Most of us avoid pain. We keep our medicine cabinets loaded with pain relievers. We couldn't imagine major surgery without an anesthetic. We are so averse to pain that we think God must desire that we will experience pain-free lives. After all, a loving God surely wouldn't want us to suffer pain, would He? Although God takes no pleasure in our pain, we have to acknowledge that He sometimes allows painful circumstances to occur in our lives in order to shape us and make us more like Christ. Sometimes our times of despair turn out to be a much needed light into our soul.
I once came across the following poem written by an anonymous Confederate soldier, a devout young man who fought in the American Civil War. The lines of this poem express the soul of a man who has learned to view his times of adversity from a different perspective:
I asked God for strength, that I might achieve;
I was made weak, that I might learn humbly to obey.
I asked God for health, that I might do greater things;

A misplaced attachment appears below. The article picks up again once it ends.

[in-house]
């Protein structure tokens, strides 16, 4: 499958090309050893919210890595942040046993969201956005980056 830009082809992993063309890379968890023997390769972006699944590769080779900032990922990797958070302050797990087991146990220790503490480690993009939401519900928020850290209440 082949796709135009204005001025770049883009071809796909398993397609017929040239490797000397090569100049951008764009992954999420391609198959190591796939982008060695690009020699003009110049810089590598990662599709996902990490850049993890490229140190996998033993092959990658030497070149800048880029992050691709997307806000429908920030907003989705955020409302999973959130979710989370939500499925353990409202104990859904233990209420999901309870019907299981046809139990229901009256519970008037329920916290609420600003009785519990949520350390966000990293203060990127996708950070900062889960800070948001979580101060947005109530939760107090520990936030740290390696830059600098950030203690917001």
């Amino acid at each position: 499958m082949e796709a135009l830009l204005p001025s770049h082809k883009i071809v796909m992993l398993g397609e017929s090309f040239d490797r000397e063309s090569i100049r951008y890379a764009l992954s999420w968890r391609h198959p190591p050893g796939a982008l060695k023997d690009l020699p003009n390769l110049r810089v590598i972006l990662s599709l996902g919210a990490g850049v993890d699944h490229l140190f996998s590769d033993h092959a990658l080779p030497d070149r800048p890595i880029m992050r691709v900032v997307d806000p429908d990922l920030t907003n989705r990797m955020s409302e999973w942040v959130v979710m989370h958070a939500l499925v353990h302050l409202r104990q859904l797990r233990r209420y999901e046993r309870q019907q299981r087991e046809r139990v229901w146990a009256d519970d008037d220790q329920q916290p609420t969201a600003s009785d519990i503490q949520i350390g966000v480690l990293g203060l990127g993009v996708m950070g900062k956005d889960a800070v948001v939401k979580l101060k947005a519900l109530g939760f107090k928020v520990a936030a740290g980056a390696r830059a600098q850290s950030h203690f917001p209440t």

I was given infirmity, that I might do better things.
I asked for riches, that I might be happy;
I was given poverty, that I might be wise.
I asked for power, that I might have the praise of men;
I was given weakness, that I might feel the need of God.
I asked for all things, that I might enjoy life;
I was given life, that I might enjoy all things.
I got nothing that I asked for but everything I had hoped for.
Almost despite myself, my unspoken prayers were answered.
I am among men, most richly blessed.
Do we trust God to lead us even though we can't see the pathway in front of us? Do we trust Him to be all-knowing, all-loving, and all-powerful? Do we believe He does all things well?
As Paul wrote, "Everything that does not come from faith is sin" (Rom. 14:23). That's why God leads us through the dark places.
Only in the darkness do we learn to walk by faith.
[By Os Hillman]